Los Angeles-area general practitioner Dr. Lisa Tseng was sentenced to thirty years to life this month after three of her patients fatally overdosed on painkillers. This marks the first time in US history a doctor has been convicted of murder for overprescribing drugs.
Tseng’s case shines a light on one of the single biggest problems facing our nation today: Opiate addiction – the dirty little secret that no one wants to talk about. Drug addiction barely merited a discussion in the recent presidential debates, though several states where primaries were held are awash in drug problems.
Opiate addiction has a very different face these days. It could be anyone you know.
Imagine your stereotype of the heroin addict: a seedy, strung-out guy with a needle in his arm nodding out in the bathroom. But opiate addiction has a very different face these days. It could be anyone you know; blue collar workers, housewives, CEO’s, teenagers.
It starts innocently. When someone gets hurt, a doctor prescribes Oxycontin (or another opiate) for the pain.
The medication works – almost too well. People become accustomed to its effects, and imperceptibly begin to rely on them. Even after people recover, they start to arrange their days around the pills: When and how many to take, how to manage work and kids, when not to drink or drive.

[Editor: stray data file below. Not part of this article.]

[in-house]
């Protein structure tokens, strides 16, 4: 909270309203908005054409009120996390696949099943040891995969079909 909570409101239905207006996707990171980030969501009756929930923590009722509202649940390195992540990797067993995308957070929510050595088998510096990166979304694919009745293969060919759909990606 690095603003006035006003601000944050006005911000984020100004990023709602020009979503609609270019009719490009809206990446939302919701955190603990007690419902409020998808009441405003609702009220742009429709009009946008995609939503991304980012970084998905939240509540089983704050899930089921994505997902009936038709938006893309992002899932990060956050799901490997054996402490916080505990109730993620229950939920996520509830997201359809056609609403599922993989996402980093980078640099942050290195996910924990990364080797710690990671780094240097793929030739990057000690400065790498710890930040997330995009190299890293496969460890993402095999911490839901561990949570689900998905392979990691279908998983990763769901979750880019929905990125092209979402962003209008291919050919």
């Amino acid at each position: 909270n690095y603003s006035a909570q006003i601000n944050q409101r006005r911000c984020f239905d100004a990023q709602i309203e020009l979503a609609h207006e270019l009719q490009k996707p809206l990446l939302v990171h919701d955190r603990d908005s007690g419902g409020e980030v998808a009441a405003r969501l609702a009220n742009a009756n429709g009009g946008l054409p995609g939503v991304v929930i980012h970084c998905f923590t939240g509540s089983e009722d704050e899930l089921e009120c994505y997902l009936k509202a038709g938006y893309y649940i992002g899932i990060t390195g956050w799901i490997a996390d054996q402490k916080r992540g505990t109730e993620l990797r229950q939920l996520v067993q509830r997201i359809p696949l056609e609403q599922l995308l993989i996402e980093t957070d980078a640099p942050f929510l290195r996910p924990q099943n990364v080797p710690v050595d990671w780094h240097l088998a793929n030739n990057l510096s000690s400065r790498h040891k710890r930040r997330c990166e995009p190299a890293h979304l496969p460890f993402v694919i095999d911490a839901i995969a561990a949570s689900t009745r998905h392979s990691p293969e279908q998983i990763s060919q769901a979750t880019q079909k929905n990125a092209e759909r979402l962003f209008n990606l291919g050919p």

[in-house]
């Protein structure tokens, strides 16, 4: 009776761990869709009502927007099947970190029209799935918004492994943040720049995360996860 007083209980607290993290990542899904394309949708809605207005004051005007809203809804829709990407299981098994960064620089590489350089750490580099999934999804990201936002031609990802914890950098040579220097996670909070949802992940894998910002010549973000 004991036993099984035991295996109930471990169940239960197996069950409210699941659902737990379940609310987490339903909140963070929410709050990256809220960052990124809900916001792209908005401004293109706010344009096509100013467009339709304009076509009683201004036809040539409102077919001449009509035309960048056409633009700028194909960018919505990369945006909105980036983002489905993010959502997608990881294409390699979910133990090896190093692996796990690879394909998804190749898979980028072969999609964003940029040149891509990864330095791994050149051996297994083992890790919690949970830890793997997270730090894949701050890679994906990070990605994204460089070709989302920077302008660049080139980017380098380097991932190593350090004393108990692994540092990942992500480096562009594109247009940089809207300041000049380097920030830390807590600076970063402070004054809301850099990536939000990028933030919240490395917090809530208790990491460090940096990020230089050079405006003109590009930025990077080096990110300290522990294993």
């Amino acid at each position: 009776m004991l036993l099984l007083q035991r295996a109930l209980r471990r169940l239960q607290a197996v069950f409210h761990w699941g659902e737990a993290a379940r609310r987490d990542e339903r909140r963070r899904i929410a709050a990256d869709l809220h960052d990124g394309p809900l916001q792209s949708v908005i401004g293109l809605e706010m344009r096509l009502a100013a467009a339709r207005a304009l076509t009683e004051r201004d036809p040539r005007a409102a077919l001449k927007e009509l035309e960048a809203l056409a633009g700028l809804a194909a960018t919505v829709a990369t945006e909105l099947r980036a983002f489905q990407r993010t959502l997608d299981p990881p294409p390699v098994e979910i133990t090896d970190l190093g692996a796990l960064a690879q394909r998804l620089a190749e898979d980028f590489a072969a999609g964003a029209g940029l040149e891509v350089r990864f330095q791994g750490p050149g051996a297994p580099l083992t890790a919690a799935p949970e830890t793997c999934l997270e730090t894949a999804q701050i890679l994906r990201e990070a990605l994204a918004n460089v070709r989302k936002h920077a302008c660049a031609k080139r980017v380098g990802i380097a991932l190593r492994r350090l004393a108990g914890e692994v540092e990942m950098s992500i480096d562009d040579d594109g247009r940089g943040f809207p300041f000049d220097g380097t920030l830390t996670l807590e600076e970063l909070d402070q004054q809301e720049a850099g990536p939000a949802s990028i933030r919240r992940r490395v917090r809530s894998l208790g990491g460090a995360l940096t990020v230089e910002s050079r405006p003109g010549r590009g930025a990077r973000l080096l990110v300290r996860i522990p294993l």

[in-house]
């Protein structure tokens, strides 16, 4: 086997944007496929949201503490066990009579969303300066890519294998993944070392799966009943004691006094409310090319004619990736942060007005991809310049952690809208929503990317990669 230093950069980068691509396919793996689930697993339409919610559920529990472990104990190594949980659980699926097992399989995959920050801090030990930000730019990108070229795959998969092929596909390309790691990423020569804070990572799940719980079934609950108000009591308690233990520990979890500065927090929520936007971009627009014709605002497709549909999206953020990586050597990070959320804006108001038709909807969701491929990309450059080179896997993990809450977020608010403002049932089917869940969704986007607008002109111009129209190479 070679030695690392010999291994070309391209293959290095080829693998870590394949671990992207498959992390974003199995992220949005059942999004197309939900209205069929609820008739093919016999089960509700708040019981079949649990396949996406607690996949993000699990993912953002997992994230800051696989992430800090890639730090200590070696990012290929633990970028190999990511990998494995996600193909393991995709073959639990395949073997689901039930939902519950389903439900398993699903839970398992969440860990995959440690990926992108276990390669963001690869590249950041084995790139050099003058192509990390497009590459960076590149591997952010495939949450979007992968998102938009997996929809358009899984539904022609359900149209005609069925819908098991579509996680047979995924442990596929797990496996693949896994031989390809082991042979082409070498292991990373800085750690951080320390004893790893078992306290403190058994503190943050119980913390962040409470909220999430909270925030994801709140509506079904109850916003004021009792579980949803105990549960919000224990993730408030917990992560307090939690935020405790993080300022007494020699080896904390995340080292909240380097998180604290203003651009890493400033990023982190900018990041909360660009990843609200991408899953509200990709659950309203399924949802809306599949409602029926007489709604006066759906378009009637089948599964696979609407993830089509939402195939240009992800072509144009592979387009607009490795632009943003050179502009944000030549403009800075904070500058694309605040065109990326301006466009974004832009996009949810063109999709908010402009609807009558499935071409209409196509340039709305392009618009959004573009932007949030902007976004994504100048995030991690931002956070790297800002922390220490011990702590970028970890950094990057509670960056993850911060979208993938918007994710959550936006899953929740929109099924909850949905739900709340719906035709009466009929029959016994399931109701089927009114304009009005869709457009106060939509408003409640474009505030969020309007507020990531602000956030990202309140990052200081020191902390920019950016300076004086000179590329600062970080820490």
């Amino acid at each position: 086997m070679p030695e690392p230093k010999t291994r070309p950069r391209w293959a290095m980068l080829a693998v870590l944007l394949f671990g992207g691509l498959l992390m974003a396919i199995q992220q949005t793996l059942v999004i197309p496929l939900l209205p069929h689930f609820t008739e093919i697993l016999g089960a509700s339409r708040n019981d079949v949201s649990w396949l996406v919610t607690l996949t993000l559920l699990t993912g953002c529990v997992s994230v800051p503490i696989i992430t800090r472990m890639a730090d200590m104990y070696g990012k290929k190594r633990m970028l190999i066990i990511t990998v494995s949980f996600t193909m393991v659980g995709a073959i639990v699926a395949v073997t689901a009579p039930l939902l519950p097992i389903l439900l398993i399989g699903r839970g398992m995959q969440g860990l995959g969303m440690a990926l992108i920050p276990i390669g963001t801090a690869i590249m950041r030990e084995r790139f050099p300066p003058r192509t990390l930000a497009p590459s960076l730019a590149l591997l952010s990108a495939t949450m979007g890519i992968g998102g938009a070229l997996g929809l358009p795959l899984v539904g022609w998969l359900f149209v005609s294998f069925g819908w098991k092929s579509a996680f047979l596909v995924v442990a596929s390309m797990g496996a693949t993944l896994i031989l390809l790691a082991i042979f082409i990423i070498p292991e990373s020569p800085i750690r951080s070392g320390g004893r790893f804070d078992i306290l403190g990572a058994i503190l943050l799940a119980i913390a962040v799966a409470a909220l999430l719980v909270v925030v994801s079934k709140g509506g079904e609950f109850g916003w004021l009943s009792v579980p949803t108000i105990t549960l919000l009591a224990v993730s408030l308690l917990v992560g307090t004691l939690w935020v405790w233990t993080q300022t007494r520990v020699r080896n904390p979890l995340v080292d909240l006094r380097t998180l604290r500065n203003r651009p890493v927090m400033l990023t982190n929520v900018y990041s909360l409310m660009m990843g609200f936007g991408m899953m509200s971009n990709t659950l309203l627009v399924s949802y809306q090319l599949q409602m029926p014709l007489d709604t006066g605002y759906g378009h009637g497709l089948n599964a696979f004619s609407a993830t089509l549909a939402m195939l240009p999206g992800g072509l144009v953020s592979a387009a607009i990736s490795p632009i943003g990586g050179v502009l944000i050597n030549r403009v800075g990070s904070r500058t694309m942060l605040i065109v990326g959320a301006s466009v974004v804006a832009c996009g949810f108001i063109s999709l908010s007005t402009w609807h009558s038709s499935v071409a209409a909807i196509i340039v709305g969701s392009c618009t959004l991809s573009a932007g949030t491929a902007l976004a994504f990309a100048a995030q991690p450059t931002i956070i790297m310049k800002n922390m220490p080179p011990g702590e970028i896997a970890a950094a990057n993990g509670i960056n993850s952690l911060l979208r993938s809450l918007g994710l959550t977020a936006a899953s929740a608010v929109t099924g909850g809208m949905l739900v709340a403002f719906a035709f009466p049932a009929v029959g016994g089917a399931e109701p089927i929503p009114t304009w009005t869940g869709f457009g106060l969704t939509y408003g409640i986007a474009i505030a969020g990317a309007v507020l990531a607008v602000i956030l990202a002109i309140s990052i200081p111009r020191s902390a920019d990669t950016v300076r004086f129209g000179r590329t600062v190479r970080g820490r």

Before they know it, they’re addicted.
For a while, things keep humming along. Until the doctor cuts off the prescription.
Eventually these people face a choice: Find another way to get the drug (which is quite—nearly impossible to do without rehab), or turn to heroin for a similar high. Bags of heroin are cheaply available on certain street corners in every city. When someone is seriously addicted, the lure of heroin becomes nearly impossible to resist.
This is the situation we are facing today. What has led to this?
When I was a DEA agent, I lost many colleagues to the drug war. The problem is greed. There is simply too much money to be made selling drugs, legally or illegally.
Physicians like Lisa Tseng are not immune to temptation. Her trial revealed that the clinic where she worked alongside her husband brought in 5 million dollars in three years.
For a fascinating look at the “pill mills” that hooked tens of thousands of people in Florida and then flowed north to decimate entire communities, I highly recommend the book American Pain by journalist John Temple (from Rowman and Littlefield, publisher of my upcoming book). Temple does a great job outlining the almost-too-crazy-to-be-true story of how shady twin brothers teamed up with an unscrupulous doctor to make tens of millions of dollars with their chain of pain clinics – and jumpstarted America’s opioid crisis in the process.
Cracking down on these clinics and the doctors who recklessly overprescribe painkillers is a start. But as a veteran of the war on drugs in the seventies (which we all now pretty much concede was a colossal failure) I am keeping a close eye on what comes next. Someone new will certainly rise up to take El Chapo’s place in the Sinaloa cartel. Somebody equally enterprising will also soon find another way to profit off the misery of drug addiction.